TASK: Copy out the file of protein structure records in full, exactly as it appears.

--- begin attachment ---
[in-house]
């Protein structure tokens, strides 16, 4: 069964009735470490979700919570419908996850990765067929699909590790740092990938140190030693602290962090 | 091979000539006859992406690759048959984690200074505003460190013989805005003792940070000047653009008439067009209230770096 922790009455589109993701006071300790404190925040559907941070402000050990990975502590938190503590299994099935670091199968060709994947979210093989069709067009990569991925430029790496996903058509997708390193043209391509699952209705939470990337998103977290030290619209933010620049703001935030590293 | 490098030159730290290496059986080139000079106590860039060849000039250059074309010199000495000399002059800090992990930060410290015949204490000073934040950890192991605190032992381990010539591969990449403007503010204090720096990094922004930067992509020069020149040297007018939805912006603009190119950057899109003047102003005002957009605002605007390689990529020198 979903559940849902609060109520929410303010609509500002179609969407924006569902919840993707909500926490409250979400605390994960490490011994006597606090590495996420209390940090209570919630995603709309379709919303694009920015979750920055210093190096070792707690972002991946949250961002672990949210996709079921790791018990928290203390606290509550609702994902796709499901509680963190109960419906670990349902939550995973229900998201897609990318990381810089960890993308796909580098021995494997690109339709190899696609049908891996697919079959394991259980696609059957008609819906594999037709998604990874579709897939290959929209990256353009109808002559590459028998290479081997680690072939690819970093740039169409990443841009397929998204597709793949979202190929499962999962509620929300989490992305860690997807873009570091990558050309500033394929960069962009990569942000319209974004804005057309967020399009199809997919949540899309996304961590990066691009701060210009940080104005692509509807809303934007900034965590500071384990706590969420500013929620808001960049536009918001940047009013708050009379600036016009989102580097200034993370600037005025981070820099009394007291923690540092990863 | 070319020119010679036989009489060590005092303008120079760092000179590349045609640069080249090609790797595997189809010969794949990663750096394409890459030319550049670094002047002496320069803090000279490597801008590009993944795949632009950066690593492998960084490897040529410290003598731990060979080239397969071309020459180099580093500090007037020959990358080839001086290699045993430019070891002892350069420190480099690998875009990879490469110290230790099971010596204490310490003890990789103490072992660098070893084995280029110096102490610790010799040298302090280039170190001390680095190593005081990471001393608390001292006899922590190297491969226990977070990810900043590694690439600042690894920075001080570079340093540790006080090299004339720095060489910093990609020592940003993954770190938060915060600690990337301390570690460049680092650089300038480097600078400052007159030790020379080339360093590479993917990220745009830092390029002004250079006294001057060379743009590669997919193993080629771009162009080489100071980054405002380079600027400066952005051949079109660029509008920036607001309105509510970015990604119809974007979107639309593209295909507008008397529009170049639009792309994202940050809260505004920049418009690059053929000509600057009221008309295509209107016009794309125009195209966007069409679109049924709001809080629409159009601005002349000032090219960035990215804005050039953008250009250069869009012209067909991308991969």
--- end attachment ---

[in-house]
């Protein structure tokens, strides 16, 4: 069964009735470490979700919570419908996850990765067929699909590790740092990938140190030693602290962090 | 091979000539006859992406690759048959984690200074505003460190013989805005003792940070000047653009008439067009209230770096 922790009455589109993701006071300790404190925040559907941070402000050990990975502590938190503590299994099935670091199968060709994947979210093989069709067009990569991925430029790496996903058509997708390193043209391509699952209705939470990337998103977290030290619209933010620049703001935030590293 | 490098030159730290290496059986080139000079106590860039060849000039250059074309010199000495000399002059800090992990930060410290015949204490000073934040950890192991605190032992381990010539591969990449403007503010204090720096990094922004930067992509020069020149040297007018939805912006603009190119950057899109003047102003005002957009605002605007390689990529020198 979903559940849902609060109520929410303010609509500002179609969407924006569902919840993707909500926490409250979400605390994960490490011994006597606090590495996420209390940090209570919630995603709309379709919303694009920015979750920055210093190096070792707690972002991946949250961002672990949210996709079921790791018990928290203390606290509550609702994902796709499901509680963190109960419906670990349902939550995973229900998201897609990318990381810089960890993308796909580098021995494997690109339709190899696609049908891996697919079959394991259980696609059957008609819906594999037709998604990874579709897939290959929209990256353009109808002559590459028998290479081997680690072939690819970093740039169409990443841009397929998204597709793949979202190929499962999962509620929300989490992305860690997807873009570091990558050309500033394929960069962009990569942000319209974004804005057309967020399009199809997919949540899309996304961590990066691009701060210009940080104005692509509807809303934007900034965590500071384990706590969420500013929620808001960049536009918001940047009013708050009379600036016009989102580097200034993370600037005025981070820099009394007291923690540092990863 | 070319020119010679036989009489060590005092303008120079760092000179590349045609640069080249090609790797595997189809010969794949990663750096394409890459030319550049670094002047002496320069803090000279490597801008590009993944795949632009950066690593492998960084490897040529410290003598731990060979080239397969071309020459180099580093500090007037020959990358080839001086290699045993430019070891002892350069420190480099690998875009990879490469110290230790099971010596204490310490003890990789103490072992660098070893084995280029110096102490610790010799040298302090280039170190001390680095190593005081990471001393608390001292006899922590190297491969226990977070990810900043590694690439600042690894920075001080570079340093540790006080090299004339720095060489910093990609020592940003993954770190938060915060600690990337301390570690460049680092650089300038480097600078400052007159030790020379080339360093590479993917990220745009830092390029002004250079006294001057060379743009590669997919193993080629771009162009080489100071980054405002380079600027400066952005051949079109660029509008920036607001309105509510970015990604119809974007979107639309593209295909507008008397529009170049639009792309994202940050809260505004920049418009690059053929000509600057009221008309295509209107016009794309125009195209966007069409679109049924709001809080629409159009601005002349000032090219960035990215804005050039953008250009250069869009012209067909991308991969």